It has also boosted pay and is working with AGC of Oklahoma to recruit at schools, colleges and universities, as well as career and vocational technical schools. “We’re trying all kinds of different things with them to find out what really sticks and what really adds the most value to the upcoming generation.”

Looking to former prisoners

Lithko has looked to former prisoners who are re-entering the workforce, and it’s seen some successes, Bull says.

Other contractors have, too.

“I've hired a couple of young ladies that have been incarcerated,” said LaTasha McCall, owner of LM2 Construction in Kansas City, Missouri. “I've had great success on it. The training and stuff that we've given them has just been amazing. I've had more success with the women and the men that have been incarcerated versus the people that we hire right out of high school.”

{For tips on hiring ex-prisoners, check out: Would You Hire a Former Prisoner at Your Construction Business?}

Foreign workers sought

The discussion also touched on immigration and the hiring of foreign workers on temporary visas as a help, but the current laws and red tape need overhauling, they said.

“When you talk about immigration reform, it's my opinion that any any type of reform would be better for the country, as well as the construction industry, compared to what we've had the last 25 years,” Sines said. “So there has to be a starting point somewhere.”

Cheryl Stewart, executive director of the Inland Northwest AGC in Washington, called for expansion of the H-2B visa program and approving those workers faster.

“We have several contractors who bring in seasonal workers,” she said. “This year, it was very delayed. They didn't come in until July, and we're halfway through our season at that point. So not only an expansion of that, but ensuring the timeliness of those workers.”

AGC Chief Economist Ken Simonson said the construction industry, as well as many other economic sectors, have historically relied on foreign-born workers to come to the country temporarily under the H-1B and H-2B programs, but that pipeline has slowed in the past three years.

“The federal government could revert to allowing more people in,” he said, “particularly if they're screened first and if a contractor can demonstrate the need to fill that position, that they have made good faith efforts to find workers in the domestic market and have not been able to in a reasonable period of time.

“It's clear that construction would benefit, as would many other industries.”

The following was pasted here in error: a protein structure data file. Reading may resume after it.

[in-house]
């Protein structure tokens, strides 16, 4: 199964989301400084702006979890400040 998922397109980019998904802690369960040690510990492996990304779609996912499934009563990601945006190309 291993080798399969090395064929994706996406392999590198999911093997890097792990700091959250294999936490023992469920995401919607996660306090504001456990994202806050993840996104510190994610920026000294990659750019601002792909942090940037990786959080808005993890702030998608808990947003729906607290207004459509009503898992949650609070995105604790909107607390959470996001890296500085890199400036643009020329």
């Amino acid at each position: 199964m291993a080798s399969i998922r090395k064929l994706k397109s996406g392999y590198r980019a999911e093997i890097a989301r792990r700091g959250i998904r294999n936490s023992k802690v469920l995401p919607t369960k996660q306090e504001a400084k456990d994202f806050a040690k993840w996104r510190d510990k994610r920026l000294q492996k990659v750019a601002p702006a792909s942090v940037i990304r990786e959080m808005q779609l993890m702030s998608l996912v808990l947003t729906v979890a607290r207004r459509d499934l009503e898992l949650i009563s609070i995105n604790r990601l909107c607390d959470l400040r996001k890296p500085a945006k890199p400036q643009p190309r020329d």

What the survey says

Here are highlights from AGC’s 2022 Workforce Survey of contractors:

  • 93% of firms report that they have open positions they are trying to fill.
  • 91% are having trouble filling at least some of those positions, particularly among the craft workforce.
  • 86% of firms have raised base pay rates for their workers in past 12 months. That’s up from 73% in last year’s survey.
  • 51% of survey respondents report they've engaged with career building programs such as high school, college or technical school construction programs. That's up from 37% in last year's survey.
  • 47% of firms are boosting spending on training and professional development programs.
  • 45% are providing incentives and bonuses. That’s up from 2021’s 34 percent.
  • 39% increased online recruiting, such as Instagram Live, to connect with younger applicants. That’s up from about 33% in 2021.
  • 32% used an executive search firm. That’s up from 26% in 2021.
  • 30% used a craft staffing firm.
  • 29% used software to distribute job postings and manage applicants. That’s up from 24% in 2021.
  • 28% engaged with government workforce development or unemployment agencies to find workers. That’s up from 26% in 2021.
  • 25% are enhancing their online and video training capabilities.
  • 24% have improved their benefits packages. That’s up from 19% in 2021.
  • 22% added or increased use of unions or of subcontractors or specialty contractors. That’s about the same percentage as last year.
  • 16% are using augmented- and virtual-reality technology to better train workers. Last year it was 17%.
  • 6% applied for employment-based visas, such as H-1B or H-2B. That’s up from 3% in 2021.